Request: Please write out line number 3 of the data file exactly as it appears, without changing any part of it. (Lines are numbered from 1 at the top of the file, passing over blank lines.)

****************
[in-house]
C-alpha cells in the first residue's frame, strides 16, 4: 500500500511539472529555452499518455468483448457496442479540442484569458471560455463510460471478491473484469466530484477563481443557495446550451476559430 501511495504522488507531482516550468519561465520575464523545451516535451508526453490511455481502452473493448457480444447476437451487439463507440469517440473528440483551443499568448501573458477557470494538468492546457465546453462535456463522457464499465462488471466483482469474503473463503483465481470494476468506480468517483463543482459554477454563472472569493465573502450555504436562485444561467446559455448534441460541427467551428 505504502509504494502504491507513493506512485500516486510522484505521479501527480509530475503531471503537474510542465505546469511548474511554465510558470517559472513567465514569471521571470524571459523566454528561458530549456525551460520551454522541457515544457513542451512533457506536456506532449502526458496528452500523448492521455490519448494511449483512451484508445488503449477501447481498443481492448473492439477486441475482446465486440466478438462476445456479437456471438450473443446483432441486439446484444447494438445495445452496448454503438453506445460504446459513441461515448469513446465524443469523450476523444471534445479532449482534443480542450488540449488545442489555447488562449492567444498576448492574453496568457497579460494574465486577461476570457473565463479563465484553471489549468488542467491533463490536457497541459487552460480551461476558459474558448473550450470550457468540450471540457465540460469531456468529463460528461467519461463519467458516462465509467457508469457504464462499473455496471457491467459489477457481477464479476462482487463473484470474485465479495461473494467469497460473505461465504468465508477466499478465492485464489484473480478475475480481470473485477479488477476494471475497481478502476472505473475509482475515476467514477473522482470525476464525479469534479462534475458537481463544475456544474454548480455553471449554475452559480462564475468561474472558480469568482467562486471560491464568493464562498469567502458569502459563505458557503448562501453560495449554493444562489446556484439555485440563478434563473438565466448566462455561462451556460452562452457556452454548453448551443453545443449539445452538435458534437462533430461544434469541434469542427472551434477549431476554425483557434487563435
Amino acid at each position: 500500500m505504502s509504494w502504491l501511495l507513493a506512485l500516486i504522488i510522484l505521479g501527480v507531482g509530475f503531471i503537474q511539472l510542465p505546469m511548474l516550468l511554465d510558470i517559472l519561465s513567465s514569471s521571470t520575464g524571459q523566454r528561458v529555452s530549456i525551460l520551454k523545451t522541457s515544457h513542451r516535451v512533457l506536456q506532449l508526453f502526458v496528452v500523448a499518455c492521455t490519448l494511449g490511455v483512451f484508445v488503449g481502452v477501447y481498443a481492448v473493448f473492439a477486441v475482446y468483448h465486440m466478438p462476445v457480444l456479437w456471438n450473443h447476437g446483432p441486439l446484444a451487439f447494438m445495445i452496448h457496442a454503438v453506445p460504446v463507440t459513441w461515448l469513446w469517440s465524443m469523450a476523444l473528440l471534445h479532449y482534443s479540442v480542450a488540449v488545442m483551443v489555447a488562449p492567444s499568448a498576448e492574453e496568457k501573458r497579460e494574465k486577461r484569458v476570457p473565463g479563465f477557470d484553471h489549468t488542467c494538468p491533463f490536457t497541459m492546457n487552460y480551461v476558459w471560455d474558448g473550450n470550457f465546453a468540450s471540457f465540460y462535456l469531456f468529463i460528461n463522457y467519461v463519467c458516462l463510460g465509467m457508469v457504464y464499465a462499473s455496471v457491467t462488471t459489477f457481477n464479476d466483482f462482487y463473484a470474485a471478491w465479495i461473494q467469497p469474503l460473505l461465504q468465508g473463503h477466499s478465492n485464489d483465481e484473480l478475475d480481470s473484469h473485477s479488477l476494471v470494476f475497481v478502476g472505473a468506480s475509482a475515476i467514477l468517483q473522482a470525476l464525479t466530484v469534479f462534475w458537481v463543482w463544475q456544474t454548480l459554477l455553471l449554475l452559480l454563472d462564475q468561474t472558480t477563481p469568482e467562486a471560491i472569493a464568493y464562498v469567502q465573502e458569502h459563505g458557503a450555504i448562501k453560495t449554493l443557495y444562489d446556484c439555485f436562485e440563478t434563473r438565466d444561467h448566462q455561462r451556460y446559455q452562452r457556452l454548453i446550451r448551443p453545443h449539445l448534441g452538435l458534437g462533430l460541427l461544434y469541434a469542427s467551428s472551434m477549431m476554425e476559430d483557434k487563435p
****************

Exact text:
Amino acid at each position: 500500500m505504502s509504494w502504491l501511495l507513493a506512485l500516486i504522488i510522484l505521479g501527480v507531482g509530475f503531471i503537474q511539472l510542465p505546469m511548474l516550468l511554465d510558470i517559472l519561465s513567465s514569471s521571470t520575464g524571459q523566454r528561458v529555452s530549456i525551460l520551454k523545451t522541457s515544457h513542451r516535451v512533457l506536456q506532449l508526453f502526458v496528452v500523448a499518455c492521455t490519448l494511449g490511455v483512451f484508445v488503449g481502452v477501447y481498443a481492448v473493448f473492439a477486441v475482446y468483448h465486440m466478438p462476445v457480444l456479437w456471438n450473443h447476437g446483432p441486439l446484444a451487439f447494438m445495445i452496448h457496442a454503438v453506445p460504446v463507440t459513441w461515448l469513446w469517440s465524443m469523450a476523444l473528440l471534445h479532449y482534443s479540442v480542450a488540449v488545442m483551443v489555447a488562449p492567444s499568448a498576448e492574453e496568457k501573458r497579460e494574465k486577461r484569458v476570457p473565463g479563465f477557470d484553471h489549468t488542467c494538468p491533463f490536457t497541459m492546457n487552460y480551461v476558459w471560455d474558448g473550450n470550457f465546453a468540450s471540457f465540460y462535456l469531456f468529463i460528461n463522457y467519461v463519467c458516462l463510460g465509467m457508469v457504464y464499465a462499473s455496471v457491467t462488471t459489477f457481477n464479476d466483482f462482487y463473484a470474485a471478491w465479495i461473494q467469497p469474503l460473505l461465504q468465508g473463503h477466499s478465492n485464489d483465481e484473480l478475475d480481470s473484469h473485477s479488477l476494471v470494476f475497481v478502476g472505473a468506480s475509482a475515476i467514477l468517483q473522482a470525476l464525479t466530484v469534479f462534475w458537481v463543482w463544475q456544474t454548480l459554477l455553471l449554475l452559480l454563472d462564475q468561474t472558480t477563481p469568482e467562486a471560491i472569493a464568493y464562498v469567502q465573502e458569502h459563505g458557503a450555504i448562501k453560495t449554493l443557495y444562489d446556484c439555485f436562485e440563478t434563473r438565466d444561467h448566462q455561462r451556460y446559455q452562452r457556452l454548453i446550451r448551443p453545443h449539445l448534441g452538435l458534437g462533430l460541427l461544434y469541434a469542427s467551428s472551434m477549431m476554425e476559430d483557434k487563435p